By Barbara Tam
As I was helping load the woodkiln last week, the talk turned to people and places, potters and their studios. As our hands passed each glazed piece into the hands of the person inside the kiln stacking the work, I found myself thinking about old friends, the people of clay whom I had known and had the privilege of working with and learning from. An artist may leave behind an object of his or her making, but sometimes that person informs and instructs our very lives. So it was for me the day I met Paulus.
Paulus Berensohn was a dancer, potter, philosopher, educator. He once said that his body was as clay’s body. That in his clay dance, he felt grounded in the earth. Our materials are of the earth: clay, stone, fiber, paper, foodstuffs, metals, wood. But it is their transformation at our hands that calls us back to remember what was before, and what is now, and what might yet be becoming. “Think of your work as a flowering of the earth.” wrote Paulus. “Think of yourself as a gardener.”
Catherine carries out a ware-board of bowls and plates. How many ladlefuls of soup, servings of salad, are these to hold, I wonder? Once when Paulus was asked to be an artist-in residence at Haystack Mountain School of Crafts, he declined and asked if there might be a job for him in the kitchen. Paulus recalled that his daily duty of handing out bowls of soup from the counter brought him closer to people than he had expected and that he learned something about service and about slowness and about time. At first his goal was expediency, but then he took to ladling one bowl for one person, setting the ladle down and offering the bowl with both his hands. Each day a different soup yet the same hands reaching towards the bowls. Time slowed, he slowed in the serving, the line waiting slowed, and there were smiles, words of gratitude, pauses in the rush of talk. In his journal, Paulus wrote“It looks like I am an artist-in-residence here this summer after all. My art? Serving soup!”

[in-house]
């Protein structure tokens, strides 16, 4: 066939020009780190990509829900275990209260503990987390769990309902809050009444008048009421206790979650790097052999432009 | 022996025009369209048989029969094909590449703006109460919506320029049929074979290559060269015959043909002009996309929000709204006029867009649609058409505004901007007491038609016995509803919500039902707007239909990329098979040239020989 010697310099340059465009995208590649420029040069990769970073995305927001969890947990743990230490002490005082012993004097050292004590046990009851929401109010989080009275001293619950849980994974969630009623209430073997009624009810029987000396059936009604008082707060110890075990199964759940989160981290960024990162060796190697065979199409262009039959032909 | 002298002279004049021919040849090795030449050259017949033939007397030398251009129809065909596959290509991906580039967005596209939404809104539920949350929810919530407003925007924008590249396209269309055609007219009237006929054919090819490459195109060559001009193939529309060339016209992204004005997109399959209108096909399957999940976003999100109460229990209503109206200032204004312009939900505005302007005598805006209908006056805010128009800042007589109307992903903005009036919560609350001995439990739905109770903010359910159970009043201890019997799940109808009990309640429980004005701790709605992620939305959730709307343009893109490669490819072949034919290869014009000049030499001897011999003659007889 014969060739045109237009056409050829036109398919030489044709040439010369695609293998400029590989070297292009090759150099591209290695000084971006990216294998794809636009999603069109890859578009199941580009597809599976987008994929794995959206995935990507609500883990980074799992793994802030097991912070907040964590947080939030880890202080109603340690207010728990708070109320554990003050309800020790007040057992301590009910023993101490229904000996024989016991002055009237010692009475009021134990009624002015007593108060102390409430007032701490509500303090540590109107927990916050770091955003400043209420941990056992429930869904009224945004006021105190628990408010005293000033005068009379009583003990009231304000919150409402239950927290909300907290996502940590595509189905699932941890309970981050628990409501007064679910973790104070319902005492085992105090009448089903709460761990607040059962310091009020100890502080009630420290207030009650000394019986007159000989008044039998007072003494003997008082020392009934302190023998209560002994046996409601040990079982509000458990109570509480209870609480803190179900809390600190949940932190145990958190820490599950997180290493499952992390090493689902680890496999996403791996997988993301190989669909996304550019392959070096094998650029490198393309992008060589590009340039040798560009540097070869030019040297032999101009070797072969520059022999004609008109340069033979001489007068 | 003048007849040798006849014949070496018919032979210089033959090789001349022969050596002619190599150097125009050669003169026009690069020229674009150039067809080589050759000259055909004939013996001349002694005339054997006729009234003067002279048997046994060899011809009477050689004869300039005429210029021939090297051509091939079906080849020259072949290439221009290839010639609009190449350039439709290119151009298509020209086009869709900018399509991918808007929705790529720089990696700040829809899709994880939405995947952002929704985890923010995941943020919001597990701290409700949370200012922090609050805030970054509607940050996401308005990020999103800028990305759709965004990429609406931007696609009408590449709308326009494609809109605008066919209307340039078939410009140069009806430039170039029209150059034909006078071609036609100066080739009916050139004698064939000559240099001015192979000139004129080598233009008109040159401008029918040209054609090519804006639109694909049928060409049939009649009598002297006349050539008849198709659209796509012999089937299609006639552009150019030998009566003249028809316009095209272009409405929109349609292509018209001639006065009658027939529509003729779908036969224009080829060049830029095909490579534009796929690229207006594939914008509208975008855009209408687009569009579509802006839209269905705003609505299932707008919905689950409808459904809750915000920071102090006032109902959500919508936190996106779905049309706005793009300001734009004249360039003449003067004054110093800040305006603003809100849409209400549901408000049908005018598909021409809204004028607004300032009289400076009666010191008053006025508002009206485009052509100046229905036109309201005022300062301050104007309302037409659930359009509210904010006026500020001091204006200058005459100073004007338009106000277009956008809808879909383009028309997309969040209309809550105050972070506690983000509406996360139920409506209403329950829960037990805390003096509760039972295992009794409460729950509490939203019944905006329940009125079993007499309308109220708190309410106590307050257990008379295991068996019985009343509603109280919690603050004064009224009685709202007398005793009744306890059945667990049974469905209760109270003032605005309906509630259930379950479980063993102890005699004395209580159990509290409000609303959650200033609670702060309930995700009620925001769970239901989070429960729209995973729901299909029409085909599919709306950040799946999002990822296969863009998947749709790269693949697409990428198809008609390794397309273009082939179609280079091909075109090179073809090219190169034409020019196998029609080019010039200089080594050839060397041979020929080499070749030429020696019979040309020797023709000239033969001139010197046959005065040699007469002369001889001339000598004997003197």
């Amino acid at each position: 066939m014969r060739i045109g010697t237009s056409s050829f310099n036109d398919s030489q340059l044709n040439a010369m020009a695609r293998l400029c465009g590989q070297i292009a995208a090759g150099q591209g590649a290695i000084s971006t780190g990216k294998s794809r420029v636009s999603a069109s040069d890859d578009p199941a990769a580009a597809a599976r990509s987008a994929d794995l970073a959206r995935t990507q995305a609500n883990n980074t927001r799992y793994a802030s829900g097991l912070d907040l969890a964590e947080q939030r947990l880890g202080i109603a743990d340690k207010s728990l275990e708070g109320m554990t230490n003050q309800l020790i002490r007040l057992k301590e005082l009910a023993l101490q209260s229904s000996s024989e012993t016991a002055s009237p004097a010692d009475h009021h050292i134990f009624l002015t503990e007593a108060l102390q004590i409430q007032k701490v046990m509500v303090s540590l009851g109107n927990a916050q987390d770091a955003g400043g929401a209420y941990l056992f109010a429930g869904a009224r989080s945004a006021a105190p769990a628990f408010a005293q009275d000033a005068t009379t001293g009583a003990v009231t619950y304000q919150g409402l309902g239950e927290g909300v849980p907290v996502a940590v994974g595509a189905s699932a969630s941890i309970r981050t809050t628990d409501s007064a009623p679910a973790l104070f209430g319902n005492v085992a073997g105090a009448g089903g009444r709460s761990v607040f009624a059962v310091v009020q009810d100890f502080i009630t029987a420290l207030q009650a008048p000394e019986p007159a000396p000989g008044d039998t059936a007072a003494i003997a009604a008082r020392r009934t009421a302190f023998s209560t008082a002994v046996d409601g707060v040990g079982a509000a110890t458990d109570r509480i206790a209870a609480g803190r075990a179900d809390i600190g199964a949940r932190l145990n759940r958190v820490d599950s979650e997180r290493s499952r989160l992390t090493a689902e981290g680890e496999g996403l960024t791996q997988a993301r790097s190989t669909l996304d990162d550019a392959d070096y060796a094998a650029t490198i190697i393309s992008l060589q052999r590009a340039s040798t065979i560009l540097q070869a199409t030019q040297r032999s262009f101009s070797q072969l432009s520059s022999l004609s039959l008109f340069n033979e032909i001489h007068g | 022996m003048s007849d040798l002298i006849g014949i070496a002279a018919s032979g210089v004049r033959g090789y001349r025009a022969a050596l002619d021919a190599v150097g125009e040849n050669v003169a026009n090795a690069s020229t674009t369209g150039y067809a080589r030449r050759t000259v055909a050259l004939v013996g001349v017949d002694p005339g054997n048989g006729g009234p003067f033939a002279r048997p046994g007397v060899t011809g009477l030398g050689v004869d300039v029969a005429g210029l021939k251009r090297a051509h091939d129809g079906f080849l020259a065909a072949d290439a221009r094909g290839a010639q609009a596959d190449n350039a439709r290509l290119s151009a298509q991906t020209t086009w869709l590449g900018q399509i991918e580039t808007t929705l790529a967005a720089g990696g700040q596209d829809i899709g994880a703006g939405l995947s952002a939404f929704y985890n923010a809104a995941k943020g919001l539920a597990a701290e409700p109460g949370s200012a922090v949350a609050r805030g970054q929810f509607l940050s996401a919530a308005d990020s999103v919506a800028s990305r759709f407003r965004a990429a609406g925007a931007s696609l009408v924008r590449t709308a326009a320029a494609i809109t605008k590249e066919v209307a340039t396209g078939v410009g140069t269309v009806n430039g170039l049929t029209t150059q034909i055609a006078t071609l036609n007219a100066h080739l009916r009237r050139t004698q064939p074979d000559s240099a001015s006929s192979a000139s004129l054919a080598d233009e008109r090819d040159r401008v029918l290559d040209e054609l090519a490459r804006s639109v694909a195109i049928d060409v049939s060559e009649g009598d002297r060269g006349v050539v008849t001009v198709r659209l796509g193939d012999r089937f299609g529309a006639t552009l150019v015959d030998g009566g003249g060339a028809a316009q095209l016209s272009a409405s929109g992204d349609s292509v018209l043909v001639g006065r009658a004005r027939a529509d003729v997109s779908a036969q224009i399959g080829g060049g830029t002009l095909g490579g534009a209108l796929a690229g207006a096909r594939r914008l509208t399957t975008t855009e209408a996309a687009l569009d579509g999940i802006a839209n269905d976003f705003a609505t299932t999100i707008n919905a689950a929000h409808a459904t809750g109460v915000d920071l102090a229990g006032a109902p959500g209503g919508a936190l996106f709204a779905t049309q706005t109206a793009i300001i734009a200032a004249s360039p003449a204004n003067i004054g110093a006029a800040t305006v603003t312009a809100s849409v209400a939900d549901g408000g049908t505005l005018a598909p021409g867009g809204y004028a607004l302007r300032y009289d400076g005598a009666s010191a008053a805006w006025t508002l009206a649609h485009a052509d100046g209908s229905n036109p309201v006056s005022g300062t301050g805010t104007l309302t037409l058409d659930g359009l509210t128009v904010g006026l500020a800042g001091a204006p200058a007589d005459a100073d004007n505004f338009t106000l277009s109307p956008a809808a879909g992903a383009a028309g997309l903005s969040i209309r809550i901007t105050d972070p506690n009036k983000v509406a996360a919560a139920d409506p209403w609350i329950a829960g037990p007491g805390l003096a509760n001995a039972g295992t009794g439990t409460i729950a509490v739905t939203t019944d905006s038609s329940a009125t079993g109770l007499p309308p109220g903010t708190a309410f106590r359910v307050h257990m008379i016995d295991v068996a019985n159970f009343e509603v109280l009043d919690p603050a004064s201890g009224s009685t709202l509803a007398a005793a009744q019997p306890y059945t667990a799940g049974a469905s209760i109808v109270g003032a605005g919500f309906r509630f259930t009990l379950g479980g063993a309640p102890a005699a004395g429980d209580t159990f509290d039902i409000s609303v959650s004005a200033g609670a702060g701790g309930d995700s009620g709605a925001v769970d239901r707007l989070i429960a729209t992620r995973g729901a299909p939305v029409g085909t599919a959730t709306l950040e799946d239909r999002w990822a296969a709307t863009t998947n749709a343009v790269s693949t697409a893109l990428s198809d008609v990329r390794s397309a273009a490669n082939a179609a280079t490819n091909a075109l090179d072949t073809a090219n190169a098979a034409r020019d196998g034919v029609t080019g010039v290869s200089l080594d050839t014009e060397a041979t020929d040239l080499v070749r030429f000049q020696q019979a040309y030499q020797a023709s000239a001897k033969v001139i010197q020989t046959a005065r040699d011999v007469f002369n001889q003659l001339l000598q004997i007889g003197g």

We completed the kiln loading late that afternoon, mudded-up the doors, raised our sake cups to the kiln, and lit the single burner to warm the kiln overnight before we would begin stoking wood early in the morning. Paulus was an asker of questions, of himself and of others. “What is clay? Why do we create? Why now when the seductions and shadows of technology are overwhelming our resources? What is clays’ function in the ecology of the earth? How to cultivate a craft of the soul?”
I pause to consider......maybe making bowls for serving soup?
Quotations are excerpts from:
"Whatever We Touch Is Touching Us". Craft Art and a Deeper Sense of Ecology by Paulus Berensohn. Haystack Mountain School of Crafts 2001
Barbara Tam has taught visual arts to students from kindergarten through high school in both private and public schools for more than 35 years. She loves being with young artists dreaming big about their creative ideas and working to make those ideas real.
The natural world and its mysteries and intrigues is the focus of Barbara’s own explorative work, primarily in clay, paper, and fiber. She is the co-founder and board chair of Craigardan.